With the signing of the Treaty of Pontotoc and the cessation of all Chickasaw lands east of the Mississippi River in 1832, thousands of white settlers from the eastern slave states rushed into the fertile prairie belt of northern Mississippi. Among the first families to settle what came to be known as Pontotoc County were Thomas and Caroline Dandridge of Henry County, Virginia. Powhatan Bolling Dandridge was the youngest of their six children and their only son. When he was born in 1839 they named him after Chief Powhatan, their ancestor and the famed father of Pocahontas.

When Thomas Dandridge died in 1842, he had saved enough money to leave each one of his children $440 in land (about $11,116 in 2016). He also left the control of the plantation and eight slaves to his widow, who continued to manage the estate while seeing to her children’s’ education. By 1860, the Dandridge’s land and twenty-four slaves were valued at $32,000 (about $867,715 in 2016).

Drawing of the Medical College of South Carolina in 1826. Courtesy of the Waring Historical Library, Charleston, South Carolina.

Powhatan Bolling Dandridge attended the University of Mississippi during the late 1850s before moving on to the Medical College of South Carolina in Charleston (now the Medical University of South Carolina). In 1860, he wrote a thesis investigating malarial fever, earned his MD, and returned to Mississippi to live with his mother and practice medicine.

In 1862, Dr. Dandridge was appointed as the surgeon of the 3rd Mississippi Cavalry, a state militia unit originally organized to serve as minute men. Throughout the winter of 1862 and summer of 1863, the regiment operated locally to counter Union raiding across the Tennessee border. From mid-to-late June 1863, the 3rd Mississippi Cavalry supported the Confederate effort to defend Vicksburg, though they were not captured when the city fell to Union control in July. In August, General James R. Chalmers ordered the regiment to locate and arrest Confederate deserters and conscripts in the state.

After Chalmers was forced to abandon his headquarters in Grenada, Mississippi, the 3rd Mississippi Cavalry and Dr. Dandridge regrouped in Abbeville and attempted to raid William T. Sherman’s supply line in Collierville, Tennessee in October 1863. Although they were able to capture or destroy a significant amount of Union supplies south of Memphis (including General William Tecumseh Sherman’s horse, Dolly), the rebels were ultimately forced to withdraw back to Mississippi. On February 22, 1864, the 3rd Mississippi Cavalry participated in General Nathan Bedford Forrest’s defeat of General Sooy Smith’s expedition at the Battle of Okolana.

On January 6, 1864, General Chalmers (who usually disdained militia units) praised the professionalism and fighting ability of the 3rd Mississippi Cavalry and urged the Confederate Government to enlist the regiment into regular service, which they did. Dr. Dandridge was not among the men who wanted to be folded into the Confederacy’s regular army, however, and he transferred to the 7th Mississippi Cavalry (also known as the 1st Partisan Rangers) instead of accompanying the 3rd Mississippi Cavalry to Georgia in July 1864. Dandridge remained with the 7th Mississippi Cavalry until the end of the war and surrendered at Selma, Alabama on May 4, 1865.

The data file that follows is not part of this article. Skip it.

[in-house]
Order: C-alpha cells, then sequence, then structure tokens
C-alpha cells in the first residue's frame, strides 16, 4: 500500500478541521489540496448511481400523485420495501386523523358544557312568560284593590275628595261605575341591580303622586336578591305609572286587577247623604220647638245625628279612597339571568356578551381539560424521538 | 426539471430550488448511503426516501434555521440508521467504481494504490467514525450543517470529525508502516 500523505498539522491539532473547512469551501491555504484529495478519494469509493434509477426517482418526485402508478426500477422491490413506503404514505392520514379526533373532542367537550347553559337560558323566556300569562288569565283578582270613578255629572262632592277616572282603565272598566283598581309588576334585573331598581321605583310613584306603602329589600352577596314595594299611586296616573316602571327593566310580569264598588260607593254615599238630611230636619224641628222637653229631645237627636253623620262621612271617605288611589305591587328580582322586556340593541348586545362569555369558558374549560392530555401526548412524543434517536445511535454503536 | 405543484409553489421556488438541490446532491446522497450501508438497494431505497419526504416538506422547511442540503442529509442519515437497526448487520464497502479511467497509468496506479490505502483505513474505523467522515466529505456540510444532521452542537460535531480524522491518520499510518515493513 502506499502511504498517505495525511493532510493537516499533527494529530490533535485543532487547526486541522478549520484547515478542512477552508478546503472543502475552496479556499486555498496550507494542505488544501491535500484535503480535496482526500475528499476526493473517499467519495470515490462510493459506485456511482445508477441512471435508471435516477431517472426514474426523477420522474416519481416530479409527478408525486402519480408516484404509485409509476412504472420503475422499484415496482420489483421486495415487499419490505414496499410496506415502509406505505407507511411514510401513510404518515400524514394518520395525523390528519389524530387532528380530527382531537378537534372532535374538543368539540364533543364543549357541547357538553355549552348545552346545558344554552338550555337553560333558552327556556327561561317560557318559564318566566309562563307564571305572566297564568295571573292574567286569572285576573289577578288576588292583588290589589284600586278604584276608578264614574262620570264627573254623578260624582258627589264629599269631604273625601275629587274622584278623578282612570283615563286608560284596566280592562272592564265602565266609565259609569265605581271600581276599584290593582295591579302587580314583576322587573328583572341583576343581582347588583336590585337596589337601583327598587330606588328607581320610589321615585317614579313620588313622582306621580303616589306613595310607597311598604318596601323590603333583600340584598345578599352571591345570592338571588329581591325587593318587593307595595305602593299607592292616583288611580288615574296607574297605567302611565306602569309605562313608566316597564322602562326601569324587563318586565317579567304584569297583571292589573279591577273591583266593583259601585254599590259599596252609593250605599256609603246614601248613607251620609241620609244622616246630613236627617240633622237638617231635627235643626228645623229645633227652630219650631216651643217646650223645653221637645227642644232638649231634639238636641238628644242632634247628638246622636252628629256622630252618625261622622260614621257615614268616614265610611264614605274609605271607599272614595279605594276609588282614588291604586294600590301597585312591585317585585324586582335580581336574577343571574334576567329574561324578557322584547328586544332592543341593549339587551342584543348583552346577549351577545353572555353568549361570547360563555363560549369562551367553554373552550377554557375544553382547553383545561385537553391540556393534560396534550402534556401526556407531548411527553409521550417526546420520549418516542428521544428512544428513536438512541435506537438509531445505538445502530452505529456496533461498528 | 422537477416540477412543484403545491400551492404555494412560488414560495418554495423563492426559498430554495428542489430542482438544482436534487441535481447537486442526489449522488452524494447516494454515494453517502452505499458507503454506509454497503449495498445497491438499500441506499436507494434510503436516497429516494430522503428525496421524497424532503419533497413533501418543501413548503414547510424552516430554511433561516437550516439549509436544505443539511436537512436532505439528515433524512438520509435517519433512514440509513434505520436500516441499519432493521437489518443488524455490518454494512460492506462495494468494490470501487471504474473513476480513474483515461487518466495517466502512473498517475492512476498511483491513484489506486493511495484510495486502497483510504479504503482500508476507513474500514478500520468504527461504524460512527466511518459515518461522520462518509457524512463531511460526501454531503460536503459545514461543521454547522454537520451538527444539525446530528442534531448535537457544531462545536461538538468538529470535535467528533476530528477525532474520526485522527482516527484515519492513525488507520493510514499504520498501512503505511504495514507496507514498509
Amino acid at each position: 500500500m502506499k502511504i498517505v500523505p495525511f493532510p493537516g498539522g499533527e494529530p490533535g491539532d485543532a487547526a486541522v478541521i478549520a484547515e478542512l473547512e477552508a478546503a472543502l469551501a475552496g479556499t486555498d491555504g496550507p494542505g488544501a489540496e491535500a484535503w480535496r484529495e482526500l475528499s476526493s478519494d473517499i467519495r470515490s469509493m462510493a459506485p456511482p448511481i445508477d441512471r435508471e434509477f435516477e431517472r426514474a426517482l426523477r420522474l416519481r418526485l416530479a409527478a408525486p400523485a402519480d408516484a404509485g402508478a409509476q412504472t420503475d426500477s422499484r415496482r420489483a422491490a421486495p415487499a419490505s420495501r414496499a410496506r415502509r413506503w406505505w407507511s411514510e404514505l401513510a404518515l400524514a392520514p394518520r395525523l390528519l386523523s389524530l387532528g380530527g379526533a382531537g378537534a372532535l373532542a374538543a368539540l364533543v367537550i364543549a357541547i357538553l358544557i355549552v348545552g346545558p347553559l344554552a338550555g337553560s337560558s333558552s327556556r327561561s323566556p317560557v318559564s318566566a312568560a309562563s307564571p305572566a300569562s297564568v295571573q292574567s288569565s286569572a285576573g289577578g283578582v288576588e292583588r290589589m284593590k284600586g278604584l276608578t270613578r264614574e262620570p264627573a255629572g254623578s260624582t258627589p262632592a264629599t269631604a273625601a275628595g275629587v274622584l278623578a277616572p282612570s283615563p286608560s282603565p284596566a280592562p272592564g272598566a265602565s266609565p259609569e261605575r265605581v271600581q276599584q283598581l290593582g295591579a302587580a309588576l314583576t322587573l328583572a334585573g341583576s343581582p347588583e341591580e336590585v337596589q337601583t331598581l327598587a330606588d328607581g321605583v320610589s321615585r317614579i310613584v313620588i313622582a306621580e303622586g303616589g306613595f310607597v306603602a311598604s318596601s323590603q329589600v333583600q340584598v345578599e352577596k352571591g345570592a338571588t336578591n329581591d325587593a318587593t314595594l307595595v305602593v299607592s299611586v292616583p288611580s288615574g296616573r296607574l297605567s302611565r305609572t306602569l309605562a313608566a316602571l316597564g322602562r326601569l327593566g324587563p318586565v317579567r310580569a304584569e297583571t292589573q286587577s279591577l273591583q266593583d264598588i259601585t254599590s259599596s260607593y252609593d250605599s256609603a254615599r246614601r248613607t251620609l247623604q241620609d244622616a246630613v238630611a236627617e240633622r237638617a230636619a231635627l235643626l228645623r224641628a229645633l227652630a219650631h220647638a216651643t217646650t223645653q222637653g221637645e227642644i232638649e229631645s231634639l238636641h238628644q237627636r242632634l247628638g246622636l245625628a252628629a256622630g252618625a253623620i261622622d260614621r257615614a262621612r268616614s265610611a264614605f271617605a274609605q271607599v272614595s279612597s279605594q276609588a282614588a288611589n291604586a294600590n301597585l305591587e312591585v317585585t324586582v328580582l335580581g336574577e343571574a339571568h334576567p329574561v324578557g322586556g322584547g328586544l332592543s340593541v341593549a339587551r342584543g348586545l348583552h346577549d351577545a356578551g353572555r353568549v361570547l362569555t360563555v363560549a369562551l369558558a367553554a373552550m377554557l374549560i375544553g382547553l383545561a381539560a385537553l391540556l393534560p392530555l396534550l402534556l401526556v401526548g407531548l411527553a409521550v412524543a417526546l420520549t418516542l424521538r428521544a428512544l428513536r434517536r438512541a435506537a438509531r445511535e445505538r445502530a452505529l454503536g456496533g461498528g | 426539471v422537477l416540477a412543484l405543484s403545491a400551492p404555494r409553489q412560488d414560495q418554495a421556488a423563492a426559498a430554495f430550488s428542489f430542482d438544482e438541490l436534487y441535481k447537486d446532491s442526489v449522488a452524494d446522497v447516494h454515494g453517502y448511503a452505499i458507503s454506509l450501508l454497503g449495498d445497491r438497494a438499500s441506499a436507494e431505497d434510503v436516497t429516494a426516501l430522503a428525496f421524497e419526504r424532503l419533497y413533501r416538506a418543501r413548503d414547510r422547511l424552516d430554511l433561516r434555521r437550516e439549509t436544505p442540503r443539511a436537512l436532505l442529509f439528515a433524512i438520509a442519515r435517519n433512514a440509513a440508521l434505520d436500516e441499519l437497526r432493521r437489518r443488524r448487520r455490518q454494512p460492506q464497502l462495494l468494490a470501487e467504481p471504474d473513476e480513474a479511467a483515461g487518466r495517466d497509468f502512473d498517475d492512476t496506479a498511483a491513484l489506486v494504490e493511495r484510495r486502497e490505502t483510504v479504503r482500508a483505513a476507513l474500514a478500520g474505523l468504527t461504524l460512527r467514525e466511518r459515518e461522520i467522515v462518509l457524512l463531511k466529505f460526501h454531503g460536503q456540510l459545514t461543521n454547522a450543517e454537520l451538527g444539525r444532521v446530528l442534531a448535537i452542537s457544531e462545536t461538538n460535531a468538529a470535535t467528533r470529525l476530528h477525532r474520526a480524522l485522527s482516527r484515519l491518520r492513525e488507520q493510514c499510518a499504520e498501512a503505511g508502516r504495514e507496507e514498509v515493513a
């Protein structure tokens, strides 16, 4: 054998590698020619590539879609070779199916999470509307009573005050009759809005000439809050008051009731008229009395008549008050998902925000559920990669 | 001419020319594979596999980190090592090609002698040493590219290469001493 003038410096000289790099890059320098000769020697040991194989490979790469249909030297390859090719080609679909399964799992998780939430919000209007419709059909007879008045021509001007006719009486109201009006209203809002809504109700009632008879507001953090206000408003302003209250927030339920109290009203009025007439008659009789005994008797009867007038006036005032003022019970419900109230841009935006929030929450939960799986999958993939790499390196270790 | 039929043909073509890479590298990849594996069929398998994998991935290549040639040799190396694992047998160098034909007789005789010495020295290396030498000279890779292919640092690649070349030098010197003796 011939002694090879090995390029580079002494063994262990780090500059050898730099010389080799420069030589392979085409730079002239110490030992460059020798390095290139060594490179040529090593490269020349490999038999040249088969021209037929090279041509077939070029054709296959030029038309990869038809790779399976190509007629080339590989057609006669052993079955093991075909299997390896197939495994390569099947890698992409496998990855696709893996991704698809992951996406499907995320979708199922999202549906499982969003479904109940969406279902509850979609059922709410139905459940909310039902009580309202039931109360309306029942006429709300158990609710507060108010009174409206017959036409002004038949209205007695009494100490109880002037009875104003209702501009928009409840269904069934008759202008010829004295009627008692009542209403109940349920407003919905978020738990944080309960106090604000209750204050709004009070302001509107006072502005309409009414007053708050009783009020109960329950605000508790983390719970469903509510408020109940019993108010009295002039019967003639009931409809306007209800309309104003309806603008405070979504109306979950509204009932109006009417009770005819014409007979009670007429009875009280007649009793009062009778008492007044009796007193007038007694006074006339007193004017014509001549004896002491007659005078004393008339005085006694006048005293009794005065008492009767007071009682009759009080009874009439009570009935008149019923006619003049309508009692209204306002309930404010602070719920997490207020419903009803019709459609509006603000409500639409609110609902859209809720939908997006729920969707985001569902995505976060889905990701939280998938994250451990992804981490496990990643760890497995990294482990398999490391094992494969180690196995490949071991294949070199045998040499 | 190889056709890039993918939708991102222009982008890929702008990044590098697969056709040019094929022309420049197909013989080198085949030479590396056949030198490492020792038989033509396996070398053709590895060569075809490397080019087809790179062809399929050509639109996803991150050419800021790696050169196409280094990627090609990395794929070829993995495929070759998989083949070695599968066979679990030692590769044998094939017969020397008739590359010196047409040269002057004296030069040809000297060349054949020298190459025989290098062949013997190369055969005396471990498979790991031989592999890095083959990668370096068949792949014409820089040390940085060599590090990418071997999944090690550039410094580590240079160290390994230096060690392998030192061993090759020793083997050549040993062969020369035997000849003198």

Dandridge began courting Sylvia Lyon, the daughter of a very wealthy planter from Chickasaw County, when he returned home from the war. The pair married in 1866 and had a daughter, Virginia Louise Dandridge, on May 18, 1867. Like many of Mississippi’s former slaveholders, the Dandridges lost an immense amount of wealth after the Civil War. Dr. Dandridge owned real estate in Ellistown, Mississippi valued at just $20 in 1870. He did, however, own $2,000 in personal property, most likely materials associated with his medical practice.

In 1880, Dr. Dandridge had moved his medical practice to nearby Union County, Mississippi. Four years later his daughter married a local farmer named George Lacy Hall and gave birth to a son in 1893. She continued to live in the area until her death in 1939.

Like many veterans before the widespread use of pensions and social security, Dr. Dandridge struggled to make ends meet as he grew older and less capable of earning an income. His wife, Silvia Dandridge, died sometime after 1880 and by 1900, Dr. Dandridge was reduced to renting a room in the town of Pontotoc.

The Old Pontotoc County Courthouse, circa 1880.

In 1913, he was granted a small soldier’s pension from the state. By this point Dandridge had moved to Randolph, Mississippi, where he rented a room from his son-in-law. The aging doctor applied for a pension increase two years later when he lost the use of his hands due to rheumatism he claimed to have acquired during the Civil War. In 1916, the Pontotoc County Pension Board granted Dandridge an annual pension of $125 for an irreducible hernia, but the next year the Mississippi State Pension Board reduced it to $75 per annum because it was not related to a wound suffered in combat.

Widowed, impoverished, and incapable of working as a physician, Dandridge was admitted as a resident of the Jefferson Davis Soldiers’ Home at Beauvoir. He lived there among his fellow veterans, their wives, and their widows until the end of his life. Powhatan Bolling Dandridge died at the home on February 13, 1919, and is buried in the Beauvoir Confederate Cemetery.

Lead author: Allan Branstiter, Southern Miss history doctoral candidate. Lead researcher: Robert Farrell, Southern Miss history MA student. Research also conducted by Southern Miss student Danielle Taylor.

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